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Trial Work Period Helps Disabled Return to Job

Posted on January 10, 2006 | Knight Ridder/Tribune News Service

Q: I am getting Social Security disability benefits. If I try to return to work, will that affect my checks? I read that people on Social Security could earn up to $12,480, but I don't expect to make that much. F.M., Uniontown

A: The $12,480 limit doesn't apply to disability cases. The disability program uses special rules called ``work incentives'' that allow a person to keep their cash benefits and Medicare coverage while attempting to return to work. A disabled person returning to the workforce is protected by one work incentive called a ``trial work period.'' As long as the work activity is reported and the person continues to have a disabling condition, their full Social Security benefit will be paid regardless of how much they earn during the trial work period. After the trial work period ends, benefits will stop if the earnings are considered ``substantial.'' For Social Security purposes, substantial means earnings of $860 or more per month in 2006. For more information about work incentives, visit Social Security's Web site at www.socialsecurity.gov or call 800-772-1213 and ask for the publication, Working While Disabled: How We Can Help.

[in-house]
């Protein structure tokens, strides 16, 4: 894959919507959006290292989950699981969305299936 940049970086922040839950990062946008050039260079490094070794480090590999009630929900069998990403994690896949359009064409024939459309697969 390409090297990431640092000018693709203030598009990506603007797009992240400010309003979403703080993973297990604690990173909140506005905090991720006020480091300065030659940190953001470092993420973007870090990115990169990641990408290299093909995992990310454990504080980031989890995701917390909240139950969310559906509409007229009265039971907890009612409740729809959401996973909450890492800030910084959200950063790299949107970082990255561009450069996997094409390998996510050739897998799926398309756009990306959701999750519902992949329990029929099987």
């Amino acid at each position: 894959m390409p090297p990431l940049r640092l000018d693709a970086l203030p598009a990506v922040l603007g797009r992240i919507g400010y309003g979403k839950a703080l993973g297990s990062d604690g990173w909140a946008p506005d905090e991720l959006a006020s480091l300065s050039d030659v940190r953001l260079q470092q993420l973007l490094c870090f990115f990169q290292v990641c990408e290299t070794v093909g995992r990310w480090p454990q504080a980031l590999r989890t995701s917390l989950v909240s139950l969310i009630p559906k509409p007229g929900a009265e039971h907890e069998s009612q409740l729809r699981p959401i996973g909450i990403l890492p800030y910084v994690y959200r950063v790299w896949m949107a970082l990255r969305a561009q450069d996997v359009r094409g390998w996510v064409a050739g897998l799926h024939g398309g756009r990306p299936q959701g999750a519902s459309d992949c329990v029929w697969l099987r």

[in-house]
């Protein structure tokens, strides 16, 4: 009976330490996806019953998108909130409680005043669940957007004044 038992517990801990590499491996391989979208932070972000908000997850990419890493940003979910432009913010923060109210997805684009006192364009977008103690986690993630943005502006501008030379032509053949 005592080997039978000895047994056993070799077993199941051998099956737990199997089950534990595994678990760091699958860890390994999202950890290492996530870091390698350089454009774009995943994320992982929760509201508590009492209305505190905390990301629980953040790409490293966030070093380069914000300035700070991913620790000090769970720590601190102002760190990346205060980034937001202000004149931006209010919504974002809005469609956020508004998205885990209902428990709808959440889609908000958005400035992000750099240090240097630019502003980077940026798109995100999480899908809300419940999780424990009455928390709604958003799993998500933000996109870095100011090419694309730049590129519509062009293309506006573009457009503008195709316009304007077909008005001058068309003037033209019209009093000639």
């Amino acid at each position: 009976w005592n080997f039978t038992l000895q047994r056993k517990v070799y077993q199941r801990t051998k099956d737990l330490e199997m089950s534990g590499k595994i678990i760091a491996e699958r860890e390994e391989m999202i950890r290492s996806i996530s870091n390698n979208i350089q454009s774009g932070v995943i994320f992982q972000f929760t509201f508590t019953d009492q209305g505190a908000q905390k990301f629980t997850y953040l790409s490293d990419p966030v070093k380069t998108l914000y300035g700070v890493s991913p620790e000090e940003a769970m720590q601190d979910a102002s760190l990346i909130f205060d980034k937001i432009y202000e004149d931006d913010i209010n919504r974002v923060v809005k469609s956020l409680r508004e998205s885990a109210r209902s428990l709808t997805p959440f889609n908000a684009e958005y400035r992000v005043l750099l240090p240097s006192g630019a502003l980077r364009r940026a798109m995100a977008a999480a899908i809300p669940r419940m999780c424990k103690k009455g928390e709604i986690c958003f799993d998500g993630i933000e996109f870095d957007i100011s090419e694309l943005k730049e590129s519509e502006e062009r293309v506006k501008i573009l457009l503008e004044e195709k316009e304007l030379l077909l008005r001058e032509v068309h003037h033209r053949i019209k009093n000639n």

Q: My neighbor and I are both disabled and receiving Supplemental Security Income (SSI). His amount is over $600 a month. My check went up this month but it is still $200 less than his. Why would I be paid less? My disability is much worse and I've been disabled longer. T.K., Mogadore

A: The severity and duration of a condition are considered in the initial disability determination, but they are not used as factors in calculating the benefit amount. SSI is a needs-based program and payments are affected by other income and/or support from other people. For example, if you receive free rent or you're paying less than your fair share of the household expenses, the SSI amount would be reduced. You need to call 800-772-1213 and ask the representative to explain how the SSI payment was determined and why it is less than $603 (this is the 2006 SSI standard rate for an individual).

Q: I have a question about my Medicare Part D prescription coverage. What happens if my doctor gives me a prescription and it's not covered by my drug plan? Do I have to pay the pharmacy the full amount? N.K., Canton

A: There are protections built into the new Part D process to protect people when a situation such as that occurs. Medicare drug plans weren't required to cover every drug available, but they were required to cover every type of drug. That's why it is so important for people to review what specific drugs are covered by the Medicare drug plans and to pick one that covers the prescriptions they are taking at that time. Later, if your doctor believes you need to take another prescription drug not covered by your plan, you or your doctor can contact the plan and ask to be granted an exception. An exception means the plan agrees to pay for the new drug. If the plan refuses to give you an exception, you can appeal the plan's decision. When you first joined, the Medicare drug plan should have sent you information about its appeal procedures. Read the information carefully and call your plan if you have any questions.

Always consult with an experienced social security disability professional when you need help getting your disability benefits.

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